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“Spring break, spring break…“ Like a life-affirming mantra, rapper turned gangster Alien (James Franco), chants the words again and again. Like a drug-induced reverie, Harmony Korine’s Spring Breakers takes the idea of spring break for more than a rite of passage, but for the very meaning of life. Some might argue that the film revels in style over substance, but Harmony Korine is a director who has always rewritten the rulebook. His style of filmmaking is the ultimate form of substance abuse and Spring Breakers is quite a trip.

In a piece of inspired casting Korine turns former Disney Channel stars Selena Gomez and Vanessa Hudgens, alongside Ashley Benson and his wife Rachel Korine into a group of budding spring breakers. Gomez’s Faith is a good Christian girl, but she is bored by her immediate surroundings. Desperate to go on spring break the other three commit a robbery to fund the trip. The robbery is directed with a gritty efficiency, in one long tense take that feels like Killing Them Softly imbued in neon. Soon they are away from their world of stained glass churches and endless laptops, to Florida for naked bodies, drugs and booze.

Like a month spent on magic mushrooms, Spring Breakers flows with an extremely abstract sense of time. Korine drops in and pulls out key characters on a whim, while the editing of the sound and visuals is hallucinatory and cyclical. However, there is a ruthless efficiency in his scripting that drives the narrative forward into unexpected territory; this means our perception of who the main character is changes throughout the film. The film’s thriller set-up is never far from our minds though, making for an original juxtaposition of genre and art house styling (brilliantly shot and lit by Gaspar Noe’s regular cinematographer Benoît Debie.)

But cine-literacy is not the name of the game here; it is entertainment, albeit through Korine’s unique auteur eye. The film’s high points include a frighteningly convincing assembly of gangsters (headed up by rapper Gucci Mane) and a bizarre musical centerpiece where Alien and the girls sing ‘Everytime’ by Britney Spears. This moment recalls Korine’s glorious use of Madonna’s ‘Like A Prayer’ in his 1997 debut Gummo. Franco’s performance as Alien is also a surprisingly nuanced highlight. When he brags about his status as a ‘G’ with the words “look at all my shit!” (referring to his stockpile of guns and money), we know that underneath he is really a sweetheart.

While it seemed like 2007’s Mister Lonely was Harmony Korine’s closest stab at the mainstream, Spring Breakers has transcended even that. The best thing about this film though is that it still feels true to Korine’s own cinematic lineage, with moments of rough documentary style and a disturbingly ambiguous moral conclusion. The film’s elusive moral values may not work for all audience members, but for fans of his grungy tragedy Julien Donkey-Boy and his bittersweet Mister Lonely, Spring Breakers sees the enfant terrible at the chaotic height of his directorial powers.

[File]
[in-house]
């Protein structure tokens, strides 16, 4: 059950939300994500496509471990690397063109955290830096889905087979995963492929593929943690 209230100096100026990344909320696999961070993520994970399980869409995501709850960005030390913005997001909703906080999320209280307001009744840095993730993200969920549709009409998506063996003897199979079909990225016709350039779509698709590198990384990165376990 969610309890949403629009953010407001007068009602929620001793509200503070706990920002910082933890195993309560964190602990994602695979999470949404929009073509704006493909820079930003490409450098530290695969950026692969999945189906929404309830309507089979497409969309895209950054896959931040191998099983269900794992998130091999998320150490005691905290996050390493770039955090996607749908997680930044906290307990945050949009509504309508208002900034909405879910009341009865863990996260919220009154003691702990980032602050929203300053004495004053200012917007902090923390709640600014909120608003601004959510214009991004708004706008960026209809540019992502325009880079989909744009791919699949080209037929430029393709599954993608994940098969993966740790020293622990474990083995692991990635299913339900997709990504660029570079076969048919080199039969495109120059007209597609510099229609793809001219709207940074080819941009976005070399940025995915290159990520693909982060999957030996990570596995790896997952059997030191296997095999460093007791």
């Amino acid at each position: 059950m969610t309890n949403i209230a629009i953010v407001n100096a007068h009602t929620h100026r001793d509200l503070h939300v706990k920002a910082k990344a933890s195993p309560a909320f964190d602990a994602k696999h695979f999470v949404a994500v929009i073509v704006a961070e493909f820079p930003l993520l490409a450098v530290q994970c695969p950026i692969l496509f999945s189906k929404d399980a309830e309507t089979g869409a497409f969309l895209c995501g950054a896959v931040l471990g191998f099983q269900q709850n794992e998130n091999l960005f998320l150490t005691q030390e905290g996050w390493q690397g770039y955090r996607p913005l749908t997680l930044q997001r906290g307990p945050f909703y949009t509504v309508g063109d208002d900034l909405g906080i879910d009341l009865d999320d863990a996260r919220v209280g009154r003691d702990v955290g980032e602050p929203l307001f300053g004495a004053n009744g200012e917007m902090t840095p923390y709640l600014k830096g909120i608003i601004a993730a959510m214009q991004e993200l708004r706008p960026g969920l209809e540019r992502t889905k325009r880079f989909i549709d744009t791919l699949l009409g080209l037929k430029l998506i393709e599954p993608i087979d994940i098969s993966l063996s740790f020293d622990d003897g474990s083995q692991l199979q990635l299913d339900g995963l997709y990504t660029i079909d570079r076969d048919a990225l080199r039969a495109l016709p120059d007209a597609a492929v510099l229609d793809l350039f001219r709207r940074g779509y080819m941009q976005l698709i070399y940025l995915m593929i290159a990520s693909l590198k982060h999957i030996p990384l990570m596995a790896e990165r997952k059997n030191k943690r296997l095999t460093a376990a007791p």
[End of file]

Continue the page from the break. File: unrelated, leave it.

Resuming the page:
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rsz_21imageIn light of the recent BFI retrospective of British director John Boorman, we are reviewing the re-release of Point Blank, one of his earlier US thrillers. Boorman cut his teeth in the 60’s as a documentary maker for the BBC, before moving swiftly on to fiction features; Point Blank was one of his earliest films and one of two films made with Hollywood icon Lee Marvin. Partly inspired by the French New Wave, as the ground breaking Bonnie and Clyde was the same year, this is a revenge thriller with a remarkably experimental bent.

Lee Marvin plays Walker, a hardman lured into help his friend Mal Reese (John Vernon) complete a ‘job’ when Reese falls into hardship. A  supposedly simple case of intercepting a money package at a disused prison, the tables turn for Walker when Reese decides to double cross him, leaving him for dead and fleeing with his wife, Lynne (Sharon Acker). Walker survives, of course, and embarks on a journey to retrieve the money that Reese owes him for the deal. On the surface Point Blank is as simple as could be, a straightforward tale of someone getting back something they’re owed, but the film is full of grey areas.

For one, there is no real sense of retribution exactly. Walker kills in a liberal fashion, but he is not motivated by revenge or anger. A stoic, simple man, this is simply about getting the money that was rightfully owed to him (no matter that the money was dirty in the first place). Strangely, the initial antagonist is dispatched relatively early in the story, and it then becomes a film about Walker trying to fight an almost invisible force: corporate America. The villains are hardly villainous, just bland men in suits trying to make money, and here comes this hefty thug trying to settle a personal score. Boorman and his writers have noted the disparity between the individual and the faceless corporate world. In this recession era, Walker could have been a strange and beguiling anti-hero.

Walker is a man of few words, he lets others do the talking and lets his actions speak for themselves. Marvin’s understated performance has a tragic quality to it, a beaten man trying to rescue some dignity and purpose in a corrupt world. He may work on different principles and codes to the average audience member, but his stubborn drive to maintain them is oddly admirable. Vernon makes for an able antagonist, an amoral, slimy man with a low, booming voice.

Boorman directs with flair in abundance. A wild fight scene in a jazz club is one of the highlights; an incessant, funky band plays as Marvin dismantles two thugs with all the care of a rampant bull. Hallucinogenic projections from the club add to the disarray, bathing the brawlers in luminous reds and greens. Elsewhere the sound design is used with creativity, as Walker’s booming footsteps are heightened to give an ominous, hypnotic beat. Even costume contributes, with the garish orange and yellow shirts and dresses signalling Walker’s reintroduction into society, after the muted intro colours. Point Blank has stood the test of time both for its technical ingenuity and its pertinent social message. A deserved cult classic.